Cooperative learning through Kagan Structures

Here at Dallington School we focus on promoting cooperation and communication inside and outside the classroom. Be it through games, songs or activities we always encourage our children to support and guide each other in their learning. In order to do this consistently we base our teaching strategies on Kagan structures. Dr Spencer Kagan has been researching how to promote cooperative learning in the classroom for over twenty years and his approach is used in classrooms throughout the world.  Through these methods children’s confidence grows and as they are in charge of their own learning they are motivated and enthusiastic.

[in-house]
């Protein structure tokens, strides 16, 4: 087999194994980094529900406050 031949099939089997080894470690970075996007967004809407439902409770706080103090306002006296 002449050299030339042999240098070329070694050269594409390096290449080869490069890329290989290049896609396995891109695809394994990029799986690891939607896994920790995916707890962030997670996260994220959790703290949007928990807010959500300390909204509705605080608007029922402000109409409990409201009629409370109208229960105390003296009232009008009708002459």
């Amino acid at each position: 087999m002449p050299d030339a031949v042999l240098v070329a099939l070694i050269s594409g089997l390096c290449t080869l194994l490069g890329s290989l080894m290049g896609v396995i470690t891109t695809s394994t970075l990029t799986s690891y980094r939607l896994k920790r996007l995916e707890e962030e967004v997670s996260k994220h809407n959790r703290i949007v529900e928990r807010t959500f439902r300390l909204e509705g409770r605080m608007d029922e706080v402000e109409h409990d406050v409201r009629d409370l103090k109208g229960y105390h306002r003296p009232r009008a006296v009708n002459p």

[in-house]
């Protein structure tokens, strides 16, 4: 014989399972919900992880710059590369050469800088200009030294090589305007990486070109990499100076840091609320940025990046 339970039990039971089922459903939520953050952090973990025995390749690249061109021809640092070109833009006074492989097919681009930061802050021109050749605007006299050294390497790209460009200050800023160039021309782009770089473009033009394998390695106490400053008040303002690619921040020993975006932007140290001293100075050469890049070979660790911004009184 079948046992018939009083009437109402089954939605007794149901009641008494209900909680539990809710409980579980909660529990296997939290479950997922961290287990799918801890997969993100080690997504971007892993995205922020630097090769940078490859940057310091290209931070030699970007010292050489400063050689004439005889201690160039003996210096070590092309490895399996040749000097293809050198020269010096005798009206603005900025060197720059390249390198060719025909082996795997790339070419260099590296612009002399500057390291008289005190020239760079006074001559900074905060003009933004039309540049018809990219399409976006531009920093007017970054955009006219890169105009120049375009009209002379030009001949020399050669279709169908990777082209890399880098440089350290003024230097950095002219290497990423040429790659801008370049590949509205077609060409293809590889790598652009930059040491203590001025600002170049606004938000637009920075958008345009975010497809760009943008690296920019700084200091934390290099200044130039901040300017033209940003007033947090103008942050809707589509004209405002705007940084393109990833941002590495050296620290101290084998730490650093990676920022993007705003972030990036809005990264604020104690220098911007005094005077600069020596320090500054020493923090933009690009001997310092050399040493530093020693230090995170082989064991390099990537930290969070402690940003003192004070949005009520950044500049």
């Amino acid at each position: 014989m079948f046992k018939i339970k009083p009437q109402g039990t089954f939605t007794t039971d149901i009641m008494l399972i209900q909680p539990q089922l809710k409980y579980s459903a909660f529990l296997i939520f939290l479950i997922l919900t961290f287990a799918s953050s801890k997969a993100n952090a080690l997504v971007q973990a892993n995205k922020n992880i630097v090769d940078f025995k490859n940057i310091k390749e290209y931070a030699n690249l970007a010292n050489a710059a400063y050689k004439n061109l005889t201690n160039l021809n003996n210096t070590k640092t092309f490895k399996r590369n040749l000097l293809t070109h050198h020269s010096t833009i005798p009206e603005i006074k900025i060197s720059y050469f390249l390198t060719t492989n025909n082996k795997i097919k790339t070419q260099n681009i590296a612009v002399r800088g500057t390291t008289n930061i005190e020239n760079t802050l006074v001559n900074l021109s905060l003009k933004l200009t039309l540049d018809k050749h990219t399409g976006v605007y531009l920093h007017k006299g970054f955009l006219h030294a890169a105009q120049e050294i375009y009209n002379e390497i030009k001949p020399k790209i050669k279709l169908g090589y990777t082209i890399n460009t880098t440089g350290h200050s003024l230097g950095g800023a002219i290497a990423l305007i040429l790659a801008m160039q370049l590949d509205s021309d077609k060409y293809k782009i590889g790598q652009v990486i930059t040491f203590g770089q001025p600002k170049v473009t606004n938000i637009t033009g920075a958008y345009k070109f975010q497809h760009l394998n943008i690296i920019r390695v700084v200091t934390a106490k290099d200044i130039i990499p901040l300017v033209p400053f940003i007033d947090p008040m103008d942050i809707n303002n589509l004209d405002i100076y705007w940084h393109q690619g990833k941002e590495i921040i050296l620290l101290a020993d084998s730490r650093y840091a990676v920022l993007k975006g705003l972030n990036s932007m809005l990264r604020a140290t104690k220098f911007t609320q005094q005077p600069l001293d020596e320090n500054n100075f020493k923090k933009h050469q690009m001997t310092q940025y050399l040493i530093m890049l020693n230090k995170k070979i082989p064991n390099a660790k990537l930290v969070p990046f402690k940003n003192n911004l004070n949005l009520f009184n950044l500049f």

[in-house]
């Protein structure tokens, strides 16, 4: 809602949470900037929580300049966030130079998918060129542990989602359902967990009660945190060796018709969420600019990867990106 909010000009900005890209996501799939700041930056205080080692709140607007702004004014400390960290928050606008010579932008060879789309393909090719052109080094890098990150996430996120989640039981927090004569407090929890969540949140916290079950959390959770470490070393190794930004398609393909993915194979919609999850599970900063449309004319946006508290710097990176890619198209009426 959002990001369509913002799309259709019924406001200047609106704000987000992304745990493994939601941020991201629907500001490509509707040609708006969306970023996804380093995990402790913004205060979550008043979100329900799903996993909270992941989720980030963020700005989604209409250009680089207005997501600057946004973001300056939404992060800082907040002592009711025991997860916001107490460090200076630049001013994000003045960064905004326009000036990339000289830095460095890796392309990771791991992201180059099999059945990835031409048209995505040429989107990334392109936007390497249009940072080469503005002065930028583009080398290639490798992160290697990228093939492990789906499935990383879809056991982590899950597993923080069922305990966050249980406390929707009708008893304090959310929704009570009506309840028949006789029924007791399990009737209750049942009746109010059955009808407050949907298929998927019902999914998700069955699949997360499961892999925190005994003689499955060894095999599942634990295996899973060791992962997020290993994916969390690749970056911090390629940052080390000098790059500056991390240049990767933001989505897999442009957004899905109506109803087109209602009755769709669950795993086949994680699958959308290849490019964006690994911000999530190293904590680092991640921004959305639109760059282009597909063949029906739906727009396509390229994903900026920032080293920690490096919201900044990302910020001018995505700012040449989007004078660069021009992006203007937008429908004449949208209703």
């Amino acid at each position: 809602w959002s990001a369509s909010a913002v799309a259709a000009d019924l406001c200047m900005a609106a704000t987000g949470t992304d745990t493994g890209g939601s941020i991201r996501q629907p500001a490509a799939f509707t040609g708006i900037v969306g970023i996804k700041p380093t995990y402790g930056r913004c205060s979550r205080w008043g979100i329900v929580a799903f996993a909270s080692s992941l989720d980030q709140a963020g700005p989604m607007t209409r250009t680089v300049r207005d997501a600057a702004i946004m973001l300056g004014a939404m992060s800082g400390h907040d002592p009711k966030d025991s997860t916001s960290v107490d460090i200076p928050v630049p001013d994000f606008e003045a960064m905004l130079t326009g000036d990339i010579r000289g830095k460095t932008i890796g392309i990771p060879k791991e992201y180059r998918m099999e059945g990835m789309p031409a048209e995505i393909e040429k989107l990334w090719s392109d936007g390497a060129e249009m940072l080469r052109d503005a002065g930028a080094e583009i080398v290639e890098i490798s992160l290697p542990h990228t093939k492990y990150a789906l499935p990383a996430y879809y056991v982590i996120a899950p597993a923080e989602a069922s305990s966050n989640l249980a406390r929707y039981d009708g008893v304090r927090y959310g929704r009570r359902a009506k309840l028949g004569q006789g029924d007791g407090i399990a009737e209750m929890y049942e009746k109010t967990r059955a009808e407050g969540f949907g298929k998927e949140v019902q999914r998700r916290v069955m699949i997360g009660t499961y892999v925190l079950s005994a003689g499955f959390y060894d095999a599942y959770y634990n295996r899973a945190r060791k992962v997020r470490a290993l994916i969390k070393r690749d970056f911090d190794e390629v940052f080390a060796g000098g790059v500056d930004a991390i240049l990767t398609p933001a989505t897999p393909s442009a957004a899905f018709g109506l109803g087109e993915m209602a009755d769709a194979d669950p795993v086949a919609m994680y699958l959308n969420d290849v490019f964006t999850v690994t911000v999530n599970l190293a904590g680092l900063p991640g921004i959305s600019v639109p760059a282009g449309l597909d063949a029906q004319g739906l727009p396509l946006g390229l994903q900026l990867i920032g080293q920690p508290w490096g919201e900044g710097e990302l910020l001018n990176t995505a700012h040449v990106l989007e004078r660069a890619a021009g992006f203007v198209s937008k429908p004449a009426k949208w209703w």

In our classrooms we use different methods at different times but as an example, in a Nursery circle time you may hear ¨turn to your partner and name all the pink objects on the board.” The children then turn to their pre-arranged partner and take turns naming objects. We make sure that every half term children change partners in order to get to know one another and make new friends.

Another strategy we use here at Dallington is the “Sticky High Five”. The children dance to the music and when it stops they “high five” the person closest to them. The teacher then asks a question and the children give an answer. In order for these strategies to be effective they take time and patience to put into place and are levelled depending on the class.

It is so important that here in Early Years, the children are working together to solve problems, answer questions and test out ideas. In groups, children learn how to be patient, manage their own emotions and be caring towards others and by using these Kagan structures we are promoting these values.

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